Case studies on urban density from Karachi, Bangkok and Kathmandu

IIED, in collaboration with local partners, undertook a project to redefine the role of urban density for low-income groups. The project, led by Arif Hasan, ran from 2009-15 and discovered ways to make high-density settlements more comfortable and sustainable. Case studies from Karachi, Bangkok, and Kathmandu are presented here.

Article, 25 August 2023
Overview of the Nawalane neighbourhood, street with buildings on one side.

Overview of the Nawalane neighbourhood, one of the oldest settlements of Karachi (Photo: Fareena Chanda)

Exploring high-density housing solutions in Karachi

Karachi is one of the world’s fastest growing megacities and Pakistan's commercial hub. In 2010 it housed over 15 million people. However, the pace of commerce in the city can’t mask the reality of poverty, with over 72% of the population living on less than $2 a day. 

The city grapples with poverty and the influx of migrants, resulting in a proliferation of informal settlements, known as katchi abadis. These communities are marginalised and vulnerable to forced evictions, as part of urban 'upgrading' efforts, contributing to the increasing divide between rich and poor.

Four case studies planning for high density in low-income settlements

In a study by Arif Hasan, Asiya Sadiq and Suneela Ahmed, four low- to lower-middle-income housing sites in Karachi were analysed to challenge conventional notions of housing density. A hypothetical redesign exercise showed how high-density settlements could be constructed on these sites without compromising on living conditions.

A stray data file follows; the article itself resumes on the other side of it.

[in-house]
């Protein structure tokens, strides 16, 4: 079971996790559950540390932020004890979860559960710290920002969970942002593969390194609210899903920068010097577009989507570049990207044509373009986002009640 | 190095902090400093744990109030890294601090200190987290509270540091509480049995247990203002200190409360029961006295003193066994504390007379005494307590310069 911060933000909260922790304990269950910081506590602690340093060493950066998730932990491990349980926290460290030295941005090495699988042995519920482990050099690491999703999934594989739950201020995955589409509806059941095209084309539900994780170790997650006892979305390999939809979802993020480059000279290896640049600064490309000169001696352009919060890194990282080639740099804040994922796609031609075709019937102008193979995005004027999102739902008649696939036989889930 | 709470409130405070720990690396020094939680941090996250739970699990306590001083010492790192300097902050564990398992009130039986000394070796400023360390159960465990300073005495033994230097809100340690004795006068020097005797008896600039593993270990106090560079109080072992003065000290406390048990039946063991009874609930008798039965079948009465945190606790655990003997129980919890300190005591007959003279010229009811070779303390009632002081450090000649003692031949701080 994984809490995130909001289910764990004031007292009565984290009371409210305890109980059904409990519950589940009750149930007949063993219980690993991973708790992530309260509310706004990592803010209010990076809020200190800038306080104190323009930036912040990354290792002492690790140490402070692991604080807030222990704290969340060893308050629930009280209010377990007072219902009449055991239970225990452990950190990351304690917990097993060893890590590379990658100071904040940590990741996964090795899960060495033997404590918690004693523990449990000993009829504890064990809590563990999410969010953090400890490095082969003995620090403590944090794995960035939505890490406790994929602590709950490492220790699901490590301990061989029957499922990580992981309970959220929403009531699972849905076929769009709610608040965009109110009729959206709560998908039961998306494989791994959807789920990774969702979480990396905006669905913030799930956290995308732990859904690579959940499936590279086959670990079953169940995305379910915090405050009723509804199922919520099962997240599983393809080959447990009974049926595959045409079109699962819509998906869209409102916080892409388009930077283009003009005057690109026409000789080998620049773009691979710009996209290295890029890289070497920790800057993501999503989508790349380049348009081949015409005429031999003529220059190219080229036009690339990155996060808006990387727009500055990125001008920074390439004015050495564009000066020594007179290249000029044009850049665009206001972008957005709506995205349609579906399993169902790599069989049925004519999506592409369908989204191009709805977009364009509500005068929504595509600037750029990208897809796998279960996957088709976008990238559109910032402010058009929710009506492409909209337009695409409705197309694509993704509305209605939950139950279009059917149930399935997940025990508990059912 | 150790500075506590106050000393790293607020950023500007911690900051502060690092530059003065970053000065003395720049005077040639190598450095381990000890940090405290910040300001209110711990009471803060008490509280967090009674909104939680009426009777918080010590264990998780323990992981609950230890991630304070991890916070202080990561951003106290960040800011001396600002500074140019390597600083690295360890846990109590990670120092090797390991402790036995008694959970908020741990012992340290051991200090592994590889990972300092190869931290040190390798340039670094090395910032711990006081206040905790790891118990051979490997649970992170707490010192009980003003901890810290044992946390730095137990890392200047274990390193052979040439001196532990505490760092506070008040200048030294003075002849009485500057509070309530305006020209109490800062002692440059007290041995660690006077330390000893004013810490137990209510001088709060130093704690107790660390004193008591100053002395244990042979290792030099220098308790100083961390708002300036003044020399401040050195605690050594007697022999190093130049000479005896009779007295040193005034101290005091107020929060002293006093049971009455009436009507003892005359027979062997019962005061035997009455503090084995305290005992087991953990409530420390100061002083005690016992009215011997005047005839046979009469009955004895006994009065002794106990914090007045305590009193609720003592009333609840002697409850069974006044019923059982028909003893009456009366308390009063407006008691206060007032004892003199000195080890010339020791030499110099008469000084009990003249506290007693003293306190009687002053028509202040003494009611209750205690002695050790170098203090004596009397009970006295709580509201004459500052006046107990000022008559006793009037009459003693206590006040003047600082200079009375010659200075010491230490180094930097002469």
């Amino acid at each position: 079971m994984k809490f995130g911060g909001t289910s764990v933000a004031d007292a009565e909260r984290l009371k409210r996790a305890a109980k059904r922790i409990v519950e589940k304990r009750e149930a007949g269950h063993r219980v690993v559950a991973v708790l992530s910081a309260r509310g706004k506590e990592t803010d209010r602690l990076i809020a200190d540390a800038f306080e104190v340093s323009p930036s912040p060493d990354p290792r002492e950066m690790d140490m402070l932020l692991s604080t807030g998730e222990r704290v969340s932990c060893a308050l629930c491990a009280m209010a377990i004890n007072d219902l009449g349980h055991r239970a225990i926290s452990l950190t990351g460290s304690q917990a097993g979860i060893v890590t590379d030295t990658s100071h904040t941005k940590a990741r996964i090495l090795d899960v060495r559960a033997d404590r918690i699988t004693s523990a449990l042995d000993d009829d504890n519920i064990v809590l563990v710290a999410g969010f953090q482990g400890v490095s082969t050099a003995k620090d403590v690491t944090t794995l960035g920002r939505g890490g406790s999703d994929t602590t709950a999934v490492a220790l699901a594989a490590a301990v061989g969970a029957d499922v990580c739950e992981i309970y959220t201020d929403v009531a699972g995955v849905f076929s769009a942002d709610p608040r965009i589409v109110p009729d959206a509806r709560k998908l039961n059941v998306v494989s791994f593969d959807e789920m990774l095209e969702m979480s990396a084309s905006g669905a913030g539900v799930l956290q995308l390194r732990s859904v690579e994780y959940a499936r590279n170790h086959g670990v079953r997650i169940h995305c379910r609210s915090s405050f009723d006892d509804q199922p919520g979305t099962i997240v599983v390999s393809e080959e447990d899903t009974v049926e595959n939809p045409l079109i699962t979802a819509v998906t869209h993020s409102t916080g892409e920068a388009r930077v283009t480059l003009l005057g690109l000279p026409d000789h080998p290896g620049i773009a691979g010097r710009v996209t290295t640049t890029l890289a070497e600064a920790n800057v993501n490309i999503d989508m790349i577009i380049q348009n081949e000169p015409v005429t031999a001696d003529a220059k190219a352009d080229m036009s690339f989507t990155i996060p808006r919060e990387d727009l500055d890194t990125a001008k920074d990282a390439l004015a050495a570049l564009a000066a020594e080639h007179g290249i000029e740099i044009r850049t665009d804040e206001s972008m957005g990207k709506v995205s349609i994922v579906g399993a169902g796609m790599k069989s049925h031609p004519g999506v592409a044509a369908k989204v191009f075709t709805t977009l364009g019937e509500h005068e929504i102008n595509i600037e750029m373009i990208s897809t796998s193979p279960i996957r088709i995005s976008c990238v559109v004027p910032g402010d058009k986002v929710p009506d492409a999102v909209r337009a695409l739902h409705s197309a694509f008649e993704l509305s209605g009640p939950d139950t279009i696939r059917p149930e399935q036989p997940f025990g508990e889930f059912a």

The researchers aimed to explore whether alternative high-density designs could be developed for settlements with low-rise, flexible housing, moving away from the prevailing trend of high-rise apartments.

The significance of this research lies in its potential to achieve high density that is both comfortable and sustainable over time, providing affordable housing solutions for both growing families and entrepreneurial activities.

The findings reveal that high-density settlements can be achieved without resorting exclusively to high-rise apartments. Housing designs based on small plots, allowing for incremental growth, are demonstrably preferable to high rises. 

This study has broader implications for crowded cities around the world, as it offers an alternative path to addressing the housing needs of nearly a billion people residing in informal settlements.

A short film examining the development of four settlements and summarising the main conclusions of the report (Video: IIED)

Housing density and preference in Bangkok

Ensuring decent, affordable and accessible housing for all urban residents remains a pressing goal, particularly in large cities like Bangkok, which had an official population of eight million in 2010. However, the pursuit of adequate housing faces complexities arising from competing land pressures and the influence of private developers in shaping housing markets.

While high-rise constructions aim to maximise land use, catering to the lower-income bracket remains a challenge. Low-income households have historically moved into informal settlements where neither household nor settlement density may conform to official standards.

Past approaches in Thailand, from public housing to innovative initiatives, have struggled due to land availability.

8.8 million people live and work in Bangkok, a city in which the cost of living is increasing every day. Those on a low income play an important role in city life, providing services that support the daily lives of others. This film explores the question of how those on low income live in the city (Video: IIED/Moromor)